Drink till I forget

She’s on to the next

And when the ghost starts screaming

Right when they resonate

Hear my heart confess

It’s been so hard to bear

So shut up about it

shut up about it

It’s just to hard to hear

So shut up about it

shut up about it

Oooooo

So shut up

shut up about it

Out of the mirror

It’s getting clearer

Then out of the blue

She crashes the room

Gotta remember

She is a killer

With that freaking perfume

Girl, it’s too soon

It’s been so hard to bear

So shut up about it

shut up about it

It’s just to hard to hear

So shut up about it

shut up about it

Oooooo

So shut up

shut up about it

Oooooo

So shut up

shut up about it

I don’t need I don’t need the truth

I don’t need I don’t need the truth

It’s been so hard to bear

So shut up about it

shut up about it

It’s just to hard to hear

So shut up about it

shut up about it

Oooooo

So shut up

shut up about it

Oooooo

So shut up

shut up about it

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08
March
2019

Folk music with a modern touch: Tulia’s Eurovion entry released

Folk music with a modern touch: Tulia’s Eurovion entry released

Tulia

Expectations were really high for the release of this year’s Polish Eurovision entry. A lot of it though, coming from fans who had, based on the outfit of the band alone, predicted something in the style of the milkmaids from 2014. This isn’t that.

Unless the band Tulia takes off part of their clothes on stage, some fans are sure to be disappointed when they see the four girls on stage at the Eurovision Song Contest. A lot of won’t be related to the song though, but just the fact that when the band were announced as representatives of Poland, many fans immidiately drew associations to Donatan & Cleo’s 2014 entry – and the famous milkmaids appearance.

This year’s Polish entry was released today, and nothing point towards another sexy performance, which will create headlines around the world – for all the wrong reasons. The song is pretty much in the usual style of the band; traditional folk music with a modern touch. Check it out in the video below:

Tulia is a band consisting of the four women Patrycja Nowicka, Dominika Siepka, Joanna Sinkiewicz and Tulia Biczak. The band is, as you can probably, guess named after the latter. They founded the band in 2017 and last May, they released their first album, simply titled Tulia. It sold more than 30,000 copies and reached platinum level in Poland.

Poland at the Eurovision Song Contest

21 appearances since their debut in 1994, and 11 finals. No win yet and only three top 10 results. Poland haven’t always had it easy at the Eurovision Song Contest though they got off with a fantastic start when Edyta Górniak sang To Nie Ja! to a second place.

When semi-finals were introduced to the contest, it took a while before Poland would join the Saturday party. They failed to qualify for the final in 2005 to 2007. In 2008, Isis Gee just made it on the last ticket in her semi-final. She finished 24th in the final – and in the following three years, Poland would again miss out. As a result of the poor results, the broadcaster took an absence from Eurovision in 2012 and 2013 – and then returned with the now famous milkmaids in 2014.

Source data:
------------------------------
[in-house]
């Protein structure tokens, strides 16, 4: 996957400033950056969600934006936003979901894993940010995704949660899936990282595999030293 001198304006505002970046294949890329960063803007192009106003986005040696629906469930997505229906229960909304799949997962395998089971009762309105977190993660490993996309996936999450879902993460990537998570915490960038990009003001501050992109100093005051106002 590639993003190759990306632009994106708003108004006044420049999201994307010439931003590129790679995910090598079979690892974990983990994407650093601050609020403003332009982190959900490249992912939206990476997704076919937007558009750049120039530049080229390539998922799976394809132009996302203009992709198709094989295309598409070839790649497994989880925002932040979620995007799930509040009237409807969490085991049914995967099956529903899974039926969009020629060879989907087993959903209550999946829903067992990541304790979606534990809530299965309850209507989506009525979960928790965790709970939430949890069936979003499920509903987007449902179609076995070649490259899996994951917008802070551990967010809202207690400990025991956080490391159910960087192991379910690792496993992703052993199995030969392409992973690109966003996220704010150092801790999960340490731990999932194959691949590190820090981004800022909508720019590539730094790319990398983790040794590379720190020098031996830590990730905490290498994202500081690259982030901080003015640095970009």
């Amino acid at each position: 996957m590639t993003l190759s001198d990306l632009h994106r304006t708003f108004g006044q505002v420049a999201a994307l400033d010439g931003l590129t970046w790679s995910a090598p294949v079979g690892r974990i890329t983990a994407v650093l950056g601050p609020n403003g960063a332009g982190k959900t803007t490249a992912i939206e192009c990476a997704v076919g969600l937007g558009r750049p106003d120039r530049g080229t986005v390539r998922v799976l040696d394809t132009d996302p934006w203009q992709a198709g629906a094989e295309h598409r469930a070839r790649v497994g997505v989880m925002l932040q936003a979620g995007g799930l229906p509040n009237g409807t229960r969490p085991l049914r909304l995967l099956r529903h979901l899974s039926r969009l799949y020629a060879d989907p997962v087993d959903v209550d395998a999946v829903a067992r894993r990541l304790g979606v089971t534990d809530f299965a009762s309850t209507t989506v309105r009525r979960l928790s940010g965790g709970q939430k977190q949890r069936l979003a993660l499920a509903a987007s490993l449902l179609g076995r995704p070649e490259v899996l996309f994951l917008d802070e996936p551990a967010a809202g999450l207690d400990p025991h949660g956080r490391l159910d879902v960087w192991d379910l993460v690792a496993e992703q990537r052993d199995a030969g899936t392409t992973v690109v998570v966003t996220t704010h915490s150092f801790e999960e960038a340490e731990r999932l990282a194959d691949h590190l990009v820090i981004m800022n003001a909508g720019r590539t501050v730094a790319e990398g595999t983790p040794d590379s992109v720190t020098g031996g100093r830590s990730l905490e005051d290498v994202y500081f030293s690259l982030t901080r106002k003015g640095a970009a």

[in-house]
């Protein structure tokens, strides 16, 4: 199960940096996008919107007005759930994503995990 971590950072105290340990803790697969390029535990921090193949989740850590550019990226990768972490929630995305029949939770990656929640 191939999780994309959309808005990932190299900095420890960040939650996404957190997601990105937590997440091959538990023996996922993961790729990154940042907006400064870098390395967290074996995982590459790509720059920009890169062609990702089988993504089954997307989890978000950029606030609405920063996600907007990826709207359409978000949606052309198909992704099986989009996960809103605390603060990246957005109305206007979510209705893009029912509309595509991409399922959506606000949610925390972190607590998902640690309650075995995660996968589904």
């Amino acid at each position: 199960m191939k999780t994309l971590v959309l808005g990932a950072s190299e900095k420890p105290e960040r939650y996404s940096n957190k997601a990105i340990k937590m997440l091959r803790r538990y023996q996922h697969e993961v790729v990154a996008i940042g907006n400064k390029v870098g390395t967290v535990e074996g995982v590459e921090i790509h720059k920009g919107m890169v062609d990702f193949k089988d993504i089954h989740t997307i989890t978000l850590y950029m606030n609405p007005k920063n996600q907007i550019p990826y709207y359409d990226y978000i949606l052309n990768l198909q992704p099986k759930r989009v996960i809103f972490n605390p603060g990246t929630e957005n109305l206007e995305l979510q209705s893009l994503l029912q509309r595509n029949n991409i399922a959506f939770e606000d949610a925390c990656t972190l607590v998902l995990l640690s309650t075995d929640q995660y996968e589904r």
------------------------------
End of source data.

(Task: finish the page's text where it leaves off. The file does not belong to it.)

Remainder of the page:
Donatan & Cleo reached the final, and so did the country’s representatives in the following three years. Poland were back on track. Last year, Light Me Up by Gromee feat. Lukas Meijer however failed to qualify.

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08
March
2019

Sarah McTernan to wave the Irish Eurovision flag in Tel Aviv

Sarah McTernan to wave the Irish Eurovision flag in Tel Aviv

Sarah McTernan

The silence have been broken. Ireland finally presented Sarah McTernan as their artist for the 2019 Eurovision Song Contest. This follows a period with very few rumours, a fake story and no official news – until today.

It has been almost worrying waiting for Ireland’s entry this year. As we got closer and closer to the deadline for submitting entries for Tel Aviv, we still lacked Ireland. No song, no participant and not even a date for publication came out from the broadcaster. Did they still intend to participate? We assumed so, but the lack of guesses from the fans told the same story about everyone waiting impatiently. Finally, an Irish newspaper had been given the exclusive story that it was Janet Devlin to represent them. Many seemed to believe this exclusive until Janet herself went out denying it. We were back to the beginning with no information – aside from that we now knew of an Irish media who brought a fake story as their exclusive!

Today, we now also know that it will be Sarah McTernan to represent Ireland at this year’s Eurovision Song Contest in Tel Aviv, Israel in May. The participating entry is titled 22. You can listen to it in the video below:

Ireland at the Eurovision Song Contest

With seven wins, Ireland still holds the record as the most winning country, although they must be able to feel Sweden breathing at their neck. Ireland haven’t won since 1996 – while Sweden won three times since then and is now at a total of six wins. With Ireland’s latest results, it seems obvious that if they don’t pull home a victory very soon, Sweden will soon equalise their 7 wins.

Last year, Ryan O’Shaughnessy finished 16th with the song Together. For Ireland, just reaching the final was important as their acts had failed to do so in the previous four years. In fact, since 2005, Ireland reached the final seven times and failed just as many times.